Did you try to qualify for February's open competition Death Match? Well here are the two grandmasters who blocked your path - GM Imre Balog and GM Georg Meier.
Balog qualified from the blitz portion of the process and Meier got the nod from his bullet play (the mysterious GM Phoenix declined the invitation). If you'd like to read all about the qualifying rules, which will be in place again in February for the April Death Match, read the new structure for 2014 and the exact rules for this qualification period.
Balog and Meier will thus meet online for Death Match 21 on Saturday, February 15 at 1 p.m. Eastern (New York time), 10 a.m. Pacific - which is 6 p.m. local time in Hungary. Instead of exchanging boxes of chocolates and bouquets of flowers, they'll be firing arrows not sent from cupid over the course of three hours. The Death Match spans the 5-, 3-, and 1-minute time controls, without a break. The winner takes $750 and the loser $250.
GM Imre Balog -- FIDE 2554. In the heavily chess-infused nation of Hungary, which has 40+ GMs, Balog (b. 1991) is the third youngest. He is currently at his peak rating, though curiously he has had this exact rating on four different occasions, dropping down and coming back up! He joins GM Judit Polgar (winner of over GM Nigel Short last October) as the only other Hungarian to compete in a Death Match.
GM Imre Balog
Shortly after being awarded the GM title in 2011, Balog won the Arad Open in Romania. He lost a game early and then rattled off 6.5/7 to overtake the lead - the kind of streakiness that can happen in Death Matches too.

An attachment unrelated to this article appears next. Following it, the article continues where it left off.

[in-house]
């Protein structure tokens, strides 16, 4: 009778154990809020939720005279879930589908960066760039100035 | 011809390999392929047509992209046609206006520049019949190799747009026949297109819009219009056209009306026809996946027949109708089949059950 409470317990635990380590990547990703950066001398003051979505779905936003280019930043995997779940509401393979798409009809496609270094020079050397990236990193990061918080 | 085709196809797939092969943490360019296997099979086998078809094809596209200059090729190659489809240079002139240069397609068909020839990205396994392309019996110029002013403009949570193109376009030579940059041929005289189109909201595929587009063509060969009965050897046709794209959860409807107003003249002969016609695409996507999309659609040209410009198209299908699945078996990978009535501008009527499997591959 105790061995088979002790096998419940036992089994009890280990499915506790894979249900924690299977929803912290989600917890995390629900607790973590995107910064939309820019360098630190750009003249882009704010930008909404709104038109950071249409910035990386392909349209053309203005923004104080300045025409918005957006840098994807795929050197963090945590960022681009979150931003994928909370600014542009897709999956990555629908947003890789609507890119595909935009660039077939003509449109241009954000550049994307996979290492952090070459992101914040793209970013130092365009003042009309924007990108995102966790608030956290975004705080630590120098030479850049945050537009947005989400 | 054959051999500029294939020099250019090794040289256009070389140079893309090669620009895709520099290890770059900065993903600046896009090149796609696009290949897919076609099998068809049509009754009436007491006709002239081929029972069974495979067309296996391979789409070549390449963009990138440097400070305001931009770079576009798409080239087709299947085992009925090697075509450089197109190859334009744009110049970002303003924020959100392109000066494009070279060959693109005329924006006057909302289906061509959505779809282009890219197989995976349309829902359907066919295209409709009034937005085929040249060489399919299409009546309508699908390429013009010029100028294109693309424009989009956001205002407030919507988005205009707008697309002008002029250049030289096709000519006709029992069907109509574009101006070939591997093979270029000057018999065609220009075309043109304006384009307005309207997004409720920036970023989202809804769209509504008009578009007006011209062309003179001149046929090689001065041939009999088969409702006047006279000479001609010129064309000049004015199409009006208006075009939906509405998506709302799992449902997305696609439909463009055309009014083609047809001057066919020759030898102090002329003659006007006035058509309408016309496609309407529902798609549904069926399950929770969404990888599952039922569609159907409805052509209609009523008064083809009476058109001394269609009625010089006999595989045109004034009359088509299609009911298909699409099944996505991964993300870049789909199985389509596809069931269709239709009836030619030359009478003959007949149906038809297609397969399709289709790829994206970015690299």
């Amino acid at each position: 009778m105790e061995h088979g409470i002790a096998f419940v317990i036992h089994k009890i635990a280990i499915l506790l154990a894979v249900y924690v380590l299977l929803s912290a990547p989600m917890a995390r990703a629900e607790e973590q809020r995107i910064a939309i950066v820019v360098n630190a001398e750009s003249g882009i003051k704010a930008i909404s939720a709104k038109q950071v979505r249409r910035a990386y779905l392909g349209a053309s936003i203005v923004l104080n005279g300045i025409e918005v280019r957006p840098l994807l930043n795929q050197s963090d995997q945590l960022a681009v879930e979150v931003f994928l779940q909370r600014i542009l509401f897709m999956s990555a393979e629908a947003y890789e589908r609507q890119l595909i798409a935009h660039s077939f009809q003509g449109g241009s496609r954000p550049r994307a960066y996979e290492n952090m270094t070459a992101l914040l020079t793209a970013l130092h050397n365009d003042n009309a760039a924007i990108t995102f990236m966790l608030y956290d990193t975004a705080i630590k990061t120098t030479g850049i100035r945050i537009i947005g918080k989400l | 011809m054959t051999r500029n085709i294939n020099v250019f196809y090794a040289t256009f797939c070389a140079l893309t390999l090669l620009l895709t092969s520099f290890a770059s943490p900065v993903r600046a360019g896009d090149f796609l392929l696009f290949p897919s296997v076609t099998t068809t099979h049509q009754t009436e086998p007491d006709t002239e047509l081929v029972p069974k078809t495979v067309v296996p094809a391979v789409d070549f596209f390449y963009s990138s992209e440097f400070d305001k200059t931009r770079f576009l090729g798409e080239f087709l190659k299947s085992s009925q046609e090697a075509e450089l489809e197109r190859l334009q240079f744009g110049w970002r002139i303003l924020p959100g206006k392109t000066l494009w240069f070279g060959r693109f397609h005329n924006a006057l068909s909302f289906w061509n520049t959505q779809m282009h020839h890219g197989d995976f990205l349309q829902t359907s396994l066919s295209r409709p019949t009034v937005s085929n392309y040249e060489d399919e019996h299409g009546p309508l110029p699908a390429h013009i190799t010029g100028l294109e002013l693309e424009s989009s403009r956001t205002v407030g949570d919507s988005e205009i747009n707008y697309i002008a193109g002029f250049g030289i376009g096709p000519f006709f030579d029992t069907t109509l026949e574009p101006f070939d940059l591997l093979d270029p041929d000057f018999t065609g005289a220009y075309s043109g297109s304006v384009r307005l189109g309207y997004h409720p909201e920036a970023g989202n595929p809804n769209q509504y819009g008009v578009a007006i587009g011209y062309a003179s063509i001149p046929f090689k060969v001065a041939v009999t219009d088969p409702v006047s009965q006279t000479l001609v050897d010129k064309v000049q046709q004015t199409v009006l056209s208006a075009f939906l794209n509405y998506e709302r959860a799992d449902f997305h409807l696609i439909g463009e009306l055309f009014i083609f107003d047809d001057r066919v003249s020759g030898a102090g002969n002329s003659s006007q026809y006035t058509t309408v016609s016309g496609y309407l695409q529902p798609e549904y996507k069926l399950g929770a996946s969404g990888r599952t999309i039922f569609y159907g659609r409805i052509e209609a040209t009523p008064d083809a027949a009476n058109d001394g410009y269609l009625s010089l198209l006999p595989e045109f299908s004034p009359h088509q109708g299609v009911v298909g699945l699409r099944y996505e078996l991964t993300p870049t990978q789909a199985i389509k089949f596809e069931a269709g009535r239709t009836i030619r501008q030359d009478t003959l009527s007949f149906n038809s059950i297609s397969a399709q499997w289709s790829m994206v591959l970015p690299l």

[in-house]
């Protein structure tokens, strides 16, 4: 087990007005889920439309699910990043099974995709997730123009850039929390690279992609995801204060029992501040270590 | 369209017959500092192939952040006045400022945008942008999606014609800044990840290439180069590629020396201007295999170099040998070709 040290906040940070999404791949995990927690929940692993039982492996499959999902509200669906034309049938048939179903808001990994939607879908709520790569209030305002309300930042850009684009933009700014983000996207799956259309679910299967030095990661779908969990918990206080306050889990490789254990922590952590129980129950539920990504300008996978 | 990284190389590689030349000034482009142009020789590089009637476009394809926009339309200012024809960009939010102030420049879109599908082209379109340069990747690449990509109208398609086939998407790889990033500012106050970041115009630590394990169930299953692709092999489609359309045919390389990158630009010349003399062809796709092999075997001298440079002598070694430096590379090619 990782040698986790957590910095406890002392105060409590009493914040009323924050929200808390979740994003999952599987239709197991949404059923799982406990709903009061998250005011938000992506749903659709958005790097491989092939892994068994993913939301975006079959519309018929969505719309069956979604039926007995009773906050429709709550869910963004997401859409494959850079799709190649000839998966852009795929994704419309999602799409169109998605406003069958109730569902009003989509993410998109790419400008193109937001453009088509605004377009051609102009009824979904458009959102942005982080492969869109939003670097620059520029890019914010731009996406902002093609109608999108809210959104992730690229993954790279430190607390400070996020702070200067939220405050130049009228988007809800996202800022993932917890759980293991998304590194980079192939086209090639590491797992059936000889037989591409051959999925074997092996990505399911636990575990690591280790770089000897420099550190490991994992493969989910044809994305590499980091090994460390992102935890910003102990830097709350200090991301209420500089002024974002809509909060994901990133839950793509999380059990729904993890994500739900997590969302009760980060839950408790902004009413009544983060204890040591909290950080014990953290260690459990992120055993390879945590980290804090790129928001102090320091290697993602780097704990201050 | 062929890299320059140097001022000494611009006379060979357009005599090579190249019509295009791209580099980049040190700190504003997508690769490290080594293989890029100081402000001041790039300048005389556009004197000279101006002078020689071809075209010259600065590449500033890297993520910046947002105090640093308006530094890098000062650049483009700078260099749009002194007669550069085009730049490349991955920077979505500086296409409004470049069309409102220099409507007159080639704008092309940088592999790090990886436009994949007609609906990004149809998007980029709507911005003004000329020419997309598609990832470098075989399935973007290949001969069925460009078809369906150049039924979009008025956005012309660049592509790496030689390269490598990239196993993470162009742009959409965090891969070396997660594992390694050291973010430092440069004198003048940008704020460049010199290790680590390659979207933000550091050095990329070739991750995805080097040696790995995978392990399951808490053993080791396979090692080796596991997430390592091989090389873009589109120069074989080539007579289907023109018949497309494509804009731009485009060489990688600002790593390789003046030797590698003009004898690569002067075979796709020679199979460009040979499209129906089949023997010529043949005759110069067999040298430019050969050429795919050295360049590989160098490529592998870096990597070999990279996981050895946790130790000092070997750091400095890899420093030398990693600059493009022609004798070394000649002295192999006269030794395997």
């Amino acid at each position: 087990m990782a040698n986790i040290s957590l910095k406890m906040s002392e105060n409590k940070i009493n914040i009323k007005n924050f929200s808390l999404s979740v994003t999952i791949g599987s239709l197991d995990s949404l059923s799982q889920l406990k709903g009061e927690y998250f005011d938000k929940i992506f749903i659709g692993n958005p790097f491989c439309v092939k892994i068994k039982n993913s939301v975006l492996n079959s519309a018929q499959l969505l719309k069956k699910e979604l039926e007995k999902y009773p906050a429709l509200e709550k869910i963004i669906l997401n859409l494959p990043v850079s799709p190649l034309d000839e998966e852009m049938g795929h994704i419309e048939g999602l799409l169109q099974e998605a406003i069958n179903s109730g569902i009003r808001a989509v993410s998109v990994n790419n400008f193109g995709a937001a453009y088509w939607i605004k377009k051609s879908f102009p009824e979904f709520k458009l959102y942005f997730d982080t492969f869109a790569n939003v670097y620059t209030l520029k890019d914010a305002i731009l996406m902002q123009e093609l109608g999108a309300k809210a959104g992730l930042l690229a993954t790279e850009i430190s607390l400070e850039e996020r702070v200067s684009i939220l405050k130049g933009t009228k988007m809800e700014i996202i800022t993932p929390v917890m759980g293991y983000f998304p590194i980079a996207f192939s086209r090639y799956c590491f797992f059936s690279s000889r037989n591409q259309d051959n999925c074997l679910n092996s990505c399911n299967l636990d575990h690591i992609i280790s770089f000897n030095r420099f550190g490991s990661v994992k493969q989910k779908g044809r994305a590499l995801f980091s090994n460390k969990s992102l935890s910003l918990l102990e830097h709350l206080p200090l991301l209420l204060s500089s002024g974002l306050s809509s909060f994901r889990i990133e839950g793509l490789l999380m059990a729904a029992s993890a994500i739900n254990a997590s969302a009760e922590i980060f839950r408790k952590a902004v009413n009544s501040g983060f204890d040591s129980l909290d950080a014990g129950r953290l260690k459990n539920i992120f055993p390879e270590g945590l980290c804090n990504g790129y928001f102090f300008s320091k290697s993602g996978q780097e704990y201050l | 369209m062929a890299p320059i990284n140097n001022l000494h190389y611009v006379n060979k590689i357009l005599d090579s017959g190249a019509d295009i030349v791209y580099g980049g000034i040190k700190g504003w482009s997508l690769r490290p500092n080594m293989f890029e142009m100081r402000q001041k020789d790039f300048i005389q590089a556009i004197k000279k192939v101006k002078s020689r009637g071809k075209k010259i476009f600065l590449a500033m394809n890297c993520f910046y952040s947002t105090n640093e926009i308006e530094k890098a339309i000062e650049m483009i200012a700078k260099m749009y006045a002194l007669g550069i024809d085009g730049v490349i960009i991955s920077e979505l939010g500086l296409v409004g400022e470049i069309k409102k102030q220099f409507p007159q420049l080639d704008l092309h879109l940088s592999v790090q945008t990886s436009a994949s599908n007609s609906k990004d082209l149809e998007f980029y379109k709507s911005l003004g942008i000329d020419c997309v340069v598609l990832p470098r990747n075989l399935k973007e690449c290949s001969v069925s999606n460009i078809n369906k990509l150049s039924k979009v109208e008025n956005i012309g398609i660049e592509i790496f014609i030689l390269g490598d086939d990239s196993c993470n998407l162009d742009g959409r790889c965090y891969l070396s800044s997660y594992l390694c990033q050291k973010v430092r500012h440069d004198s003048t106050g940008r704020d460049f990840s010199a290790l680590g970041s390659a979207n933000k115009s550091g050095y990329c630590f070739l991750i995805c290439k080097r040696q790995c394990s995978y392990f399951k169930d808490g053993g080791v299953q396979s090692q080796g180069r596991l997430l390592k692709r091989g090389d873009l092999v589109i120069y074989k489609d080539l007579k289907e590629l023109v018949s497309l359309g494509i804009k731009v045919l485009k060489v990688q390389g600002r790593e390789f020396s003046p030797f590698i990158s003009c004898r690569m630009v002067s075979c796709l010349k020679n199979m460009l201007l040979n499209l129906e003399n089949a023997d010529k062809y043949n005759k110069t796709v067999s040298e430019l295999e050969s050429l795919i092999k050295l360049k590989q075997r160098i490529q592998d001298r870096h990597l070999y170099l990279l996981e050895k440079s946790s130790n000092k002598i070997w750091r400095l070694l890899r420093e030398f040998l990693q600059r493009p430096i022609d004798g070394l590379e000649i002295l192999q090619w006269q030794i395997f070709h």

He then made it back-to-back by winning again in 2012. Late last year, he finished a close second in the Great Hopes Tournament in Budapest, going undefeated over 10 rounds whilst performing nearly 100 points above his rating.
Balog will surely close in on 2600 if he keeps attacking like this against elite players. One could also guess that a flexible setup like this Botvinnik System will come in handy as the time control is reduced:
GM Georg Meier -- FIDE 2631. Meier is the fourth German to compete in a Death Match, and the second straight (GM Daniel Fridman won Death Match 20 earlier this month). He is better known on the world stage than his Death Match opponent, thanks to his four extra years of age (he's 26), his national team experience, and his lofty peak rating of 2671.
Meier has performed decently at various Supertournaments, such as Dortmund. His biggest success may have been his individual and team performance at the 2011 European Championships, where Germany sensationally won gold. Meier played board two and was the only team member to play all nine rounds without a rest. He finished with a 2758 TPR thanks to wins against Super-GM Fabiano Caruana and near-2700 GM Pavel Eljanov. It was his last-round win over another 2700, Armenian GM Sergei Movsesian, that allowed his team to win 2.5-1.5 and secure first place.
Since then his country has entrusted him at even more prestigious events like the Olympiad and World Team Championship.
His exploits in team play continue at Webster University in St. Louis, USA. Meier helped the squad win last year's Final Four of College Chess and last month the Pan-Am Intercollegiate Championship. At that event, Webster went 6-0 as not a single game was rested or lost by their top four boards. It helps when your teammates are GMs Le Quang Liem, Ray Robson and Wesley So - that quartet would have been ranked 15th at the 2012 Olympiad!
Meier also came within a game of being crowned World Junior Champion in 2007. Only a last-round loss to GM Ahmed Adly cost him the title.
He seems to have a willingness to offer two rooks for the queen. Why not? It seems to be working. First he beats a future teammate:
And then he beats a Super-GM in somewhat similar fashion, at a future edition of the same tournament:
Log on to Chess.com/TV on Saturday, February 15 at 1 p.m. Eastern, 10 a.m. Pacific for live commentary by IM Danny Rensch and co-hosts.